Polyalphabetic Cipher

A polyalphabetic cipher is any cipher based on substitution, using multiple substitution alphabets. The Vigenère cipher is probably the best-known example of a polyalphabetic cipher, though it is a simplified special case. The Enigma machine is more complex but still fundamentally a polyalphabetic substitution cipher.

Read more about Polyalphabetic Cipher:  History

Other articles related to "polyalphabetic, ciphers, polyalphabetic cipher, cipher, polyalphabetic ciphers":

Substitution Cipher - Polyalphabetic Substitution
... Polyalphabetic substitution ciphers were first described in 1467 by Leone Battista Alberti in the form of disks ... In a polyalphabetic cipher, multiple cipher alphabets are used ... of choosing which alphabet to use next, defines the particular polyalphabetic cipher ...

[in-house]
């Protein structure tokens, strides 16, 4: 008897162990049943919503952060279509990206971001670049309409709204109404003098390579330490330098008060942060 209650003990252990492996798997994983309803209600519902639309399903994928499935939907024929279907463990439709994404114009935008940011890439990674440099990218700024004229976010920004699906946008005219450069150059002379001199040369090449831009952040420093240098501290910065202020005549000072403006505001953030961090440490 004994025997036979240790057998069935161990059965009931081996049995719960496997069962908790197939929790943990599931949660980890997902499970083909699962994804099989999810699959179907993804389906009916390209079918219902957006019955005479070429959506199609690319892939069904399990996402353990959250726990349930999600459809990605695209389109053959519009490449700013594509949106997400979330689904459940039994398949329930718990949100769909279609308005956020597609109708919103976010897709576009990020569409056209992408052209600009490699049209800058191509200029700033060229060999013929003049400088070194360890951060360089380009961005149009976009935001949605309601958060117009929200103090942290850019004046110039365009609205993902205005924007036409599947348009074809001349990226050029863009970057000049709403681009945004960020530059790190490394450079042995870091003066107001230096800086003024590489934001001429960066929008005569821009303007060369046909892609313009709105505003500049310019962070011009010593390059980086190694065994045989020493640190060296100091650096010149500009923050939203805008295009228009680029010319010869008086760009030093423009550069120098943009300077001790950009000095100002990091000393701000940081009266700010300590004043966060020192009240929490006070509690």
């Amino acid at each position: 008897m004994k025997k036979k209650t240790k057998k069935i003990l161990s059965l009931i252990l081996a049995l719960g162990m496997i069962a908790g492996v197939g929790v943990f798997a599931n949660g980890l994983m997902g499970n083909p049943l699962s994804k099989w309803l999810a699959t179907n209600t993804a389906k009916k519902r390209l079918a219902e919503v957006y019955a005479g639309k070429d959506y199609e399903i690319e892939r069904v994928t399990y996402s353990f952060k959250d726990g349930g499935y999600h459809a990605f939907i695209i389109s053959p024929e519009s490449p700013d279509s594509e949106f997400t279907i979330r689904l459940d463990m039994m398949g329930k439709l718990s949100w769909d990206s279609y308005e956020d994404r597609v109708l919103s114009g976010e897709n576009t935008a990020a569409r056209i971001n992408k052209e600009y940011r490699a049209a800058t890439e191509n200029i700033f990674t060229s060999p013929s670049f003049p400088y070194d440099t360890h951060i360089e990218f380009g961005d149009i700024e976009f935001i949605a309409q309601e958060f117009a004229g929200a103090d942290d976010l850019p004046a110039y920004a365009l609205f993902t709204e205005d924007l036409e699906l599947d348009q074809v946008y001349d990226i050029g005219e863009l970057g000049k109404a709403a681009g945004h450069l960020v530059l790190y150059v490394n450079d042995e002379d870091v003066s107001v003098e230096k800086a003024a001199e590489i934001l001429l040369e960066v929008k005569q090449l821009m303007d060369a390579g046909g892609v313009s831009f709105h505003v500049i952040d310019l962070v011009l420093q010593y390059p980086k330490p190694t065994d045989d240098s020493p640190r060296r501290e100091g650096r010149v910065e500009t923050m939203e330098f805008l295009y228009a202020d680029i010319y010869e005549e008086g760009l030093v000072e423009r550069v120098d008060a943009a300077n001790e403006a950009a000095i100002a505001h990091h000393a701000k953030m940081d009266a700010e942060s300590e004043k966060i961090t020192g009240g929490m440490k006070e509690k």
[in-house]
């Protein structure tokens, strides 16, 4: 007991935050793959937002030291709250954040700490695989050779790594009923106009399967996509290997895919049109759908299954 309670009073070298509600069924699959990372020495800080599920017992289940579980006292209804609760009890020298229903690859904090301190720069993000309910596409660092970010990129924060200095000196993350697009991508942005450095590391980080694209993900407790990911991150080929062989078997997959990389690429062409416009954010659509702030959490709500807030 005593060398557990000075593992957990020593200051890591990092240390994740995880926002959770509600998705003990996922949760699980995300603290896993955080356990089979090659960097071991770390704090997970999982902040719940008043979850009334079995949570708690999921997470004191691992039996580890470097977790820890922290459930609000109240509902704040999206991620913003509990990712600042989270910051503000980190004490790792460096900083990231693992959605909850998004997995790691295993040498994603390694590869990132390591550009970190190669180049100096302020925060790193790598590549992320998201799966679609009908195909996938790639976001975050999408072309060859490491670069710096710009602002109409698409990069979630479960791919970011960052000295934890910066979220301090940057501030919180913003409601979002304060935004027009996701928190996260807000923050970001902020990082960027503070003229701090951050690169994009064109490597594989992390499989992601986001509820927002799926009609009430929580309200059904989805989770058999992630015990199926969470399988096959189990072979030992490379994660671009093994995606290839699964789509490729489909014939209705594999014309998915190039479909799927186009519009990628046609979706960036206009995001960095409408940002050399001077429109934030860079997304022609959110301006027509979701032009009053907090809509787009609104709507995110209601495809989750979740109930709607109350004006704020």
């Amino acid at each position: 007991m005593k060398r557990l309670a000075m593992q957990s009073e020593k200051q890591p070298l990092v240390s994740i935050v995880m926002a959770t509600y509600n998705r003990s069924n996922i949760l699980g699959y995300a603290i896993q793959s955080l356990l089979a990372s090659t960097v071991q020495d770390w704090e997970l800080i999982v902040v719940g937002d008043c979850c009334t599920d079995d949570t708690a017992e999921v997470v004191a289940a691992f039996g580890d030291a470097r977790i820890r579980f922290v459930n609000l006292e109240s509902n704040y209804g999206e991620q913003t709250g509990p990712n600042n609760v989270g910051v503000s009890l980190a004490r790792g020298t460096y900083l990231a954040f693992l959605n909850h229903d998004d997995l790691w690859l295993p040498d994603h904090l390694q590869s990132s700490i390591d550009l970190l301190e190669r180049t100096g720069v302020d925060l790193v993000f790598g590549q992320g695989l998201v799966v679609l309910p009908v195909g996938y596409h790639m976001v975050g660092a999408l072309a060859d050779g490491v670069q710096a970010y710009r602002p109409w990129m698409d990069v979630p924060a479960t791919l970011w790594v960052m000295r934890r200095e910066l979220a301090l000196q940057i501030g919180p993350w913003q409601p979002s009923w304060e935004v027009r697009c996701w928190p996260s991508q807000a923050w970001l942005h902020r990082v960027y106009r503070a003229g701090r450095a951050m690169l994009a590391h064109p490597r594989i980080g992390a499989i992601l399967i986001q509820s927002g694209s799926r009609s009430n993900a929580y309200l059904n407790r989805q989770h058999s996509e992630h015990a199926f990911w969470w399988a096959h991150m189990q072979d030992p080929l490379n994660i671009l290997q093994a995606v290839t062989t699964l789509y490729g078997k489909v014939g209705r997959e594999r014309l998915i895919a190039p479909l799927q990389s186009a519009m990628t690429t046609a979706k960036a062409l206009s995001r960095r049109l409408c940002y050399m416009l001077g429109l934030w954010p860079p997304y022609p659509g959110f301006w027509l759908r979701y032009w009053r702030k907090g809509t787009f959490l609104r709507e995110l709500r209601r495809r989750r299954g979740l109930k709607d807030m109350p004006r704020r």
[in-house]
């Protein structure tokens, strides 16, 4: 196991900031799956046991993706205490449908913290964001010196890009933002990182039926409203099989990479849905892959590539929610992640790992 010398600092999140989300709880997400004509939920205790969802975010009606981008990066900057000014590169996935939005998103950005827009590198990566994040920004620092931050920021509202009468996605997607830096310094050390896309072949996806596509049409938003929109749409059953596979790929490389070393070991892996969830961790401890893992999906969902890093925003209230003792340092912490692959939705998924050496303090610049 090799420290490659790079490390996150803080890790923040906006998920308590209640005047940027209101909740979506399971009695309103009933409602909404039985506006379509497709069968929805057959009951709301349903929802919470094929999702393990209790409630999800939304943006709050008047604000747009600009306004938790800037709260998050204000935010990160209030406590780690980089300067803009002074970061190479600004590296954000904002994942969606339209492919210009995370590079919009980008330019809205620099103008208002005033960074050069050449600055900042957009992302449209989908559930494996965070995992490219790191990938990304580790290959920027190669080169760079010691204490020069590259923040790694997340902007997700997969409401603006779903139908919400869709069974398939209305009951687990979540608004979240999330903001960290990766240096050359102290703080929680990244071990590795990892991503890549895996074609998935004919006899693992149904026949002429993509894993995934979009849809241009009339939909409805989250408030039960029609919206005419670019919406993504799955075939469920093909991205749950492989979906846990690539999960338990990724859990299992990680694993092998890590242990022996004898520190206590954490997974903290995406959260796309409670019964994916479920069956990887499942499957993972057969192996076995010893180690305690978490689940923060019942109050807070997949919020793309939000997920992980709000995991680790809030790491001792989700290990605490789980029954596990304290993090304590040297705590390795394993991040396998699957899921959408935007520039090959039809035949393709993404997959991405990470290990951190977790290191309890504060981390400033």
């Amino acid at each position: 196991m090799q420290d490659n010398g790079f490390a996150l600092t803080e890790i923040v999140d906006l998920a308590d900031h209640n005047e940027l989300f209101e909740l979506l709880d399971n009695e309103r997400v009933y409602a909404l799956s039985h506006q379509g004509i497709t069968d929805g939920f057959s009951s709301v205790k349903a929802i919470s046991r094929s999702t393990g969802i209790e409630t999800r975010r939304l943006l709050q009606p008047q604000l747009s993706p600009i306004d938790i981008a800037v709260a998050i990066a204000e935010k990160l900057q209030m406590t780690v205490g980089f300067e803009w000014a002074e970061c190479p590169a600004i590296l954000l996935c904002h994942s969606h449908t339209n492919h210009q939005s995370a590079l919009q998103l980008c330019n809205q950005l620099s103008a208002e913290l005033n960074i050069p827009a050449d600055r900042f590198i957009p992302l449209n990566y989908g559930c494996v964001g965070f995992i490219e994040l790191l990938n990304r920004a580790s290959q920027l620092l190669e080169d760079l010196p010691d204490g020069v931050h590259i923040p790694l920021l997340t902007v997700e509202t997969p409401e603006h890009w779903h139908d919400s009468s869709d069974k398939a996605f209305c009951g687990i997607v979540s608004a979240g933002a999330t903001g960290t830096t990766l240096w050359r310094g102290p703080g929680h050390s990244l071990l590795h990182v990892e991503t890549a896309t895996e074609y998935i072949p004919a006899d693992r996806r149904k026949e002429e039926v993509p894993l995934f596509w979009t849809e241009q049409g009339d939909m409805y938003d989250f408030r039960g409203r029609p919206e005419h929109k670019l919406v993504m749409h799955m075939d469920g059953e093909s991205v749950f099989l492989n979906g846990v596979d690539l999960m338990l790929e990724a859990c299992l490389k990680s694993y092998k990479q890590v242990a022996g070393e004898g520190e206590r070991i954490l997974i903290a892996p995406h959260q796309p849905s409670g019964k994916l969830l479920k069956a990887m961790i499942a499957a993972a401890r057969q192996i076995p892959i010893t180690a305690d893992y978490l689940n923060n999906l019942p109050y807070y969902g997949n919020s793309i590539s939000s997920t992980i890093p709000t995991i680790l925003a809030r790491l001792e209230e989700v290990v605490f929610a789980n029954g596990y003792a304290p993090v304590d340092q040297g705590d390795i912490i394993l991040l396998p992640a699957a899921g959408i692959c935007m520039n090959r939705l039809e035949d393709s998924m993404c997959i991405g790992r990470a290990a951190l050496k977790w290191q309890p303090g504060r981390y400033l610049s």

Polyalphabetic Cipher - History
... The Alberti cipher by Leon Battista Alberti around 1467 was believed to be the first polyalphabetic cipher ... For this encipherment Alberti used a decoder device, his cipher disk, which implemented a polyalphabetic substitution with mixed alphabets ... Although Alberti is usually considered the father of polyalphabetic cipher, it has been claimed that polyalphabetic ciphers may have been developed by the Arab cryptologist Al Kindi 600 ...
Japanese Cryptology From The 1500s To Meiji - The Two-Letter, Ten-Chart Code
... This is just a code version of a polyalphabetic substitution cipher ... Polyalphabetic ciphers use several different enciphering alphabets and change between them at some interval, usually after every letter ... The strength of a polyalphabetic cipher comes from how many alphabets it uses to encipher, how often it switches between them, and how it switches between them (at random or ...

Famous quotes containing the word cipher:

    The eye is the first circle; the horizon which it forms is the second; and throughout nature this primary figure is repeated without end. It is the highest emblem in the cipher of the world.
    Ralph Waldo Emerson (1803–1882)